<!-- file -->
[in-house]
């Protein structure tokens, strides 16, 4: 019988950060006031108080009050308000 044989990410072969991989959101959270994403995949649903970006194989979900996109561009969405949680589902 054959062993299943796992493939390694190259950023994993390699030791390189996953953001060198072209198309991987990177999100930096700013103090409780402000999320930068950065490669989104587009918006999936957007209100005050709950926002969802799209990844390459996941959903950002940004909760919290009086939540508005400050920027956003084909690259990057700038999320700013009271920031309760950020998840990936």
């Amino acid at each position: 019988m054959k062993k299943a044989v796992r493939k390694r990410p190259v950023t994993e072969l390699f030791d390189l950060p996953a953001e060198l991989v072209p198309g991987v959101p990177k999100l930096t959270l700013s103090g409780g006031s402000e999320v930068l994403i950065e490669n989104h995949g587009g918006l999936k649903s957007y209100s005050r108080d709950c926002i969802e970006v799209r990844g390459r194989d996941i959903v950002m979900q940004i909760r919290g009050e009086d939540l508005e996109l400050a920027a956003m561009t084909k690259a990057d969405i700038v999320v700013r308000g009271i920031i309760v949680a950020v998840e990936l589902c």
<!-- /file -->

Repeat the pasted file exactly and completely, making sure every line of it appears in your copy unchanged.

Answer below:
[in-house]
């Protein structure tokens, strides 16, 4: 019988950060006031108080009050308000 044989990410072969991989959101959270994403995949649903970006194989979900996109561009969405949680589902 054959062993299943796992493939390694190259950023994993390699030791390189996953953001060198072209198309991987990177999100930096700013103090409780402000999320930068950065490669989104587009918006999936957007209100005050709950926002969802799209990844390459996941959903950002940004909760919290009086939540508005400050920027956003084909690259990057700038999320700013009271920031309760950020998840990936």
């Amino acid at each position: 019988m054959k062993k299943a044989v796992r493939k390694r990410p190259v950023t994993e072969l390699f030791d390189l950060p996953a953001e060198l991989v072209p198309g991987v959101p990177k999100l930096t959270l700013s103090g409780g006031s402000e999320v930068l994403i950065e490669n989104h995949g587009g918006l999936k649903s957007y209100s005050r108080d709950c926002i969802e970006v799209r990844g390459r194989d996941i959903v950002m979900q940004i909760r919290g009050e009086d939540l508005e996109l400050a920027a956003m561009t084909k690259a990057d969405i700038v999320v700013r308000g009271i920031i309760v949680a950020v998840e990936l589902c």